The Cudlipp Speakers | Alan Rusbridger
Last year, 2010, Alan Rusbridger, editor of the Guardian, addressed the audience on matters concerning the future of journalism.
Rusbridger began his speech by talking about newspaper business models, albeit with a caveat, when commenting: “If you only think about business models you can scare yourself into total paralysis.”
“Having said that,” he went on, “the business model is that one that says we must charge for all content online. It's the argument that says the age of free is over: we must now extract direct monetary return from the content we create in all digital forms.”
The argument that the age of free is over is, according to Rusbridger, being made by the “great newspaper radical Rupert Murdoch” and one that is forcing others to consider this view.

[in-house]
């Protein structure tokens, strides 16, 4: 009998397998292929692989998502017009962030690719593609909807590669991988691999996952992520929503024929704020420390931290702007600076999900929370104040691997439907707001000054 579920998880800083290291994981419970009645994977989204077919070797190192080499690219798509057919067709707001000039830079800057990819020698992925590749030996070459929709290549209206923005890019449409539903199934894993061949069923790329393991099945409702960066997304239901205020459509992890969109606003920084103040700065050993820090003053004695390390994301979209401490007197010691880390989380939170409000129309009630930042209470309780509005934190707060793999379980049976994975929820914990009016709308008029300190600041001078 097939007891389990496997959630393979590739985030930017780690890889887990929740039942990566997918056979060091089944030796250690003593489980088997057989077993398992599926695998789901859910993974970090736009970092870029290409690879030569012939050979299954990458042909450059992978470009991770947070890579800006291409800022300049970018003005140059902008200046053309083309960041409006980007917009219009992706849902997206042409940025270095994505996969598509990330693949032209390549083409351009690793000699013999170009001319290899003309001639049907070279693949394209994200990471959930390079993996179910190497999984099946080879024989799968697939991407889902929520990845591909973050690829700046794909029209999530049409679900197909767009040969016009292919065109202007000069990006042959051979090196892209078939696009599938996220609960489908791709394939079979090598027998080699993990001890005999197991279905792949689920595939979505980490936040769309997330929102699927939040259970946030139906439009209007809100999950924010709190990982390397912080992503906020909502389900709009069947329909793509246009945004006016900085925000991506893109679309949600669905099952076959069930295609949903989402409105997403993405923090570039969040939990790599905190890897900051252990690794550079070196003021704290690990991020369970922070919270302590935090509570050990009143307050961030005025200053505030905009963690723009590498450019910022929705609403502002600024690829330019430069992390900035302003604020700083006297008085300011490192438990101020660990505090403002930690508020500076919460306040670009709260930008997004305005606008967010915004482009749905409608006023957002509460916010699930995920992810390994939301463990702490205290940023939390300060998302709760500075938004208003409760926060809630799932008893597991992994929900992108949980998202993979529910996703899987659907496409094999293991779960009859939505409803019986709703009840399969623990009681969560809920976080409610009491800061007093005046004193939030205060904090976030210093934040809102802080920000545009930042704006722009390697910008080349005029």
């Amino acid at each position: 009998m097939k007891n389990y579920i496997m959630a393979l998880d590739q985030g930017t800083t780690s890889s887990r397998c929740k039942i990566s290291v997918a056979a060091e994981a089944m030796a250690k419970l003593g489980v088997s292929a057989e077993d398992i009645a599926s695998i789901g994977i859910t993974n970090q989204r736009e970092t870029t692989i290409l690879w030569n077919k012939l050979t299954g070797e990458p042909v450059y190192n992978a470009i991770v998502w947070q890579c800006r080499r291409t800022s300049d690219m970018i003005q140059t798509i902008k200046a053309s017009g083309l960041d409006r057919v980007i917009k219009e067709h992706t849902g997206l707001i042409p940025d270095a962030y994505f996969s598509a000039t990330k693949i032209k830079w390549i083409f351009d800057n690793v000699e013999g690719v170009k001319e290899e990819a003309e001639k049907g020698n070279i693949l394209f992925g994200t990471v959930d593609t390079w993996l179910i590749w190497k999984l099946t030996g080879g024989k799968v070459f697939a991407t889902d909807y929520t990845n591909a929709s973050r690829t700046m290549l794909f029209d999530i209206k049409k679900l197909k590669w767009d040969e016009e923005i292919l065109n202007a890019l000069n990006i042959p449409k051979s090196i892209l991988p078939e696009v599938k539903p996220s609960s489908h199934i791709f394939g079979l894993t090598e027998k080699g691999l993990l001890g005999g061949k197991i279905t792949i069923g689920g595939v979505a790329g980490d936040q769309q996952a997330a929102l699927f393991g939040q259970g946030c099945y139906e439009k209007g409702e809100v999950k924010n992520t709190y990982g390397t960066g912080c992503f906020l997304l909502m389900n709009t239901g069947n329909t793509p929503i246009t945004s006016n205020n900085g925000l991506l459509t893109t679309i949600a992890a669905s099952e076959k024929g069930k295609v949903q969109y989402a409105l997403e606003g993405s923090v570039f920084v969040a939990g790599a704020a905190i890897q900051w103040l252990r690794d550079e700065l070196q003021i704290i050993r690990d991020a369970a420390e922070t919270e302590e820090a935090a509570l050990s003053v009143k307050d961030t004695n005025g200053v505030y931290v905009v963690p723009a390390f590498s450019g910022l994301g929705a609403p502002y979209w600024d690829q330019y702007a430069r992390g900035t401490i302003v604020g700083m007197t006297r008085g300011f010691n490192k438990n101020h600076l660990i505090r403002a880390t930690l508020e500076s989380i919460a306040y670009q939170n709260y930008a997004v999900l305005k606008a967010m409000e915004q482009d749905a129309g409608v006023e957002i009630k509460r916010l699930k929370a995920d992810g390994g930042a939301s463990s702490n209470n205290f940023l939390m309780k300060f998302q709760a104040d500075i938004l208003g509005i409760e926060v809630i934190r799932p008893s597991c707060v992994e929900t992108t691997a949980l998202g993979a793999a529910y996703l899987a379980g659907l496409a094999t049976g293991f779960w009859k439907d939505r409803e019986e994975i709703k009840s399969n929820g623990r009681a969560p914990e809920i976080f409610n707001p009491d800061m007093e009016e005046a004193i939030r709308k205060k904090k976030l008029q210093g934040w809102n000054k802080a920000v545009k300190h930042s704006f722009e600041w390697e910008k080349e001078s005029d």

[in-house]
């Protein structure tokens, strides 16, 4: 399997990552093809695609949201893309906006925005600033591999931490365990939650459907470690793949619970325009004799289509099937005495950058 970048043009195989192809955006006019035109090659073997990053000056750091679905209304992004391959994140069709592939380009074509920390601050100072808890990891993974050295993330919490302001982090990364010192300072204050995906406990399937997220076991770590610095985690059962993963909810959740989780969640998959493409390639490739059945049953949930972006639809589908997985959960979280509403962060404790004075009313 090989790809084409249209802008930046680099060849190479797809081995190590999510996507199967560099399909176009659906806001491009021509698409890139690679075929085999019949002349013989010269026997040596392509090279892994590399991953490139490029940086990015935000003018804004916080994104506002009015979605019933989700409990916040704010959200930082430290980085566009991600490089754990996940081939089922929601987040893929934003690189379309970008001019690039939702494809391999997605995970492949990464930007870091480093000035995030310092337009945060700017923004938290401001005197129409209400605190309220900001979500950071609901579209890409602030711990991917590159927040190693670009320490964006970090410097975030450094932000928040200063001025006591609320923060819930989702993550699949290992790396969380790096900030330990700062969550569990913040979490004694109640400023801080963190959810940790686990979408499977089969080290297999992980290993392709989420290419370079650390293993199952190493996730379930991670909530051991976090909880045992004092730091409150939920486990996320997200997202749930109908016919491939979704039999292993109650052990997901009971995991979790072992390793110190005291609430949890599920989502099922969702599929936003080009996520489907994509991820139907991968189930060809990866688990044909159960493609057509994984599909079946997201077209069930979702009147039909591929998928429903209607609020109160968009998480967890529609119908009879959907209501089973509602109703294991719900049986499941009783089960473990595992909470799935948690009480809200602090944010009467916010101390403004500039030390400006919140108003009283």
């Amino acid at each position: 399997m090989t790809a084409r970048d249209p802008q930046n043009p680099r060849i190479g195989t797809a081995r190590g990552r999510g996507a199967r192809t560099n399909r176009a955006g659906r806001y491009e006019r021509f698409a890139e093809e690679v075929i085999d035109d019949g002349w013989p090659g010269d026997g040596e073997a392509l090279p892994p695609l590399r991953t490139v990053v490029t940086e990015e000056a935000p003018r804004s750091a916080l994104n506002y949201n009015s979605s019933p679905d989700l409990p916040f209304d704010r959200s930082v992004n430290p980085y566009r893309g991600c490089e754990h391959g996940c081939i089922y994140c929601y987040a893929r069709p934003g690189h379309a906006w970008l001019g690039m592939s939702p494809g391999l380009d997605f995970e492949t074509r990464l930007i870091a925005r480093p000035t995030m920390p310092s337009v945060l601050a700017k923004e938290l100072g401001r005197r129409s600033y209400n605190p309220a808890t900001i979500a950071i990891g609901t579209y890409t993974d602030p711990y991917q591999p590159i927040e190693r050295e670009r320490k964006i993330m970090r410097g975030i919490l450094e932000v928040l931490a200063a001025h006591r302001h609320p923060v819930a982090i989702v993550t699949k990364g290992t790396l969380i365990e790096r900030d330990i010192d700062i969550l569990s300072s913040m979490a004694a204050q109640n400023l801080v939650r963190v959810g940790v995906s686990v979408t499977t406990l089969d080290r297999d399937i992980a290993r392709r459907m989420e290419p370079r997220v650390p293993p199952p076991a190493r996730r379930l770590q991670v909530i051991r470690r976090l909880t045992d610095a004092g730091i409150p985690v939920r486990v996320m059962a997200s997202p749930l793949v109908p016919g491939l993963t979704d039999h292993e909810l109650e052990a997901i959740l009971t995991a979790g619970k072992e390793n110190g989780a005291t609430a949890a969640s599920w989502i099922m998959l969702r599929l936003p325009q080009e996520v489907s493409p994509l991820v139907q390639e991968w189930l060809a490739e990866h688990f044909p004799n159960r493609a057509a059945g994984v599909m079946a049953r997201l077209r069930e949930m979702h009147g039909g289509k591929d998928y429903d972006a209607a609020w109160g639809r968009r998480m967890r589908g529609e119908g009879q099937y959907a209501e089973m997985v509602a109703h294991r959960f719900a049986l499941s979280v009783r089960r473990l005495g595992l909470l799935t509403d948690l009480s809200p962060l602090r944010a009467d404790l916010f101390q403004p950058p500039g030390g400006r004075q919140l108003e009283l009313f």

“If, like Hugh Cudlipp, you believe that journalism actually matters, has some kind of moral purpose and effect, then these are decisions of great significance to society as a whole,” said Rusbridger in underlining the importance of the issue.
Describing the decision to introduce pay walls as a “hunch”, Rusbridger said: “It may be right for the Times of London and New York, but not for everyone. It may be right at some point for everybody in the future, but not yet.
There is probably general agreement that we may all want to charge for specialist, highly-targeted, hard-to-replicate content. It's the "universal" bit that is uncertain.”
Rusbridger also spoke about, the “mutualised interest” between news organisations and social media websites and felt that the industry was “edging away from the binary sterility of the debate between mainstream media and new forms which were supposed to replace us”.
“A mainstream news organisation can harness something of the web's power. It is not about replacing the skills and knowledge of journalists with user generated content. It is about experimenting with the balance of what we know, what we can do, with what they know, what they can do.”